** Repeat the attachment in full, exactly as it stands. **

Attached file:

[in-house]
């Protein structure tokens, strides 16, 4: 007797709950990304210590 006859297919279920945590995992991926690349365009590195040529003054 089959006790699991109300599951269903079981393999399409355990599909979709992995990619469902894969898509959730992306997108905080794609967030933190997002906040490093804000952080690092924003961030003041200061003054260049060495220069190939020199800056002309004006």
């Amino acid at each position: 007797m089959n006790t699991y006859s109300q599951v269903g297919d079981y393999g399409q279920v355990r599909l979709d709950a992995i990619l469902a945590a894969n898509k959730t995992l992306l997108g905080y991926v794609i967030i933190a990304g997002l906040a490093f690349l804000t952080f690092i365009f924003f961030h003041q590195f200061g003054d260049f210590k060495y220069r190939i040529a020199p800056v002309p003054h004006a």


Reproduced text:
[in-house]
């Protein structure tokens, strides 16, 4: 007797709950990304210590 006859297919279920945590995992991926690349365009590195040529003054 089959006790699991109300599951269903079981393999399409355990599909979709992995990619469902894969898509959730992306997108905080794609967030933190997002906040490093804000952080690092924003961030003041200061003054260049060495220069190939020199800056002309004006």
């Amino acid at each position: 007797m089959n006790t699991y006859s109300q599951v269903g297919d079981y393999g399409q279920v355990r599909l979709d709950a992995i990619l469902a945590a894969n898509k959730t995992l992306l997108g905080y991926v794609i967030i933190a990304g997002l906040a490093f690349l804000t952080f690092i365009f924003f961030h003041q590195f200061g003054d260049f210590k060495y220069r190939i040529a020199p800056v002309p003054h004006a």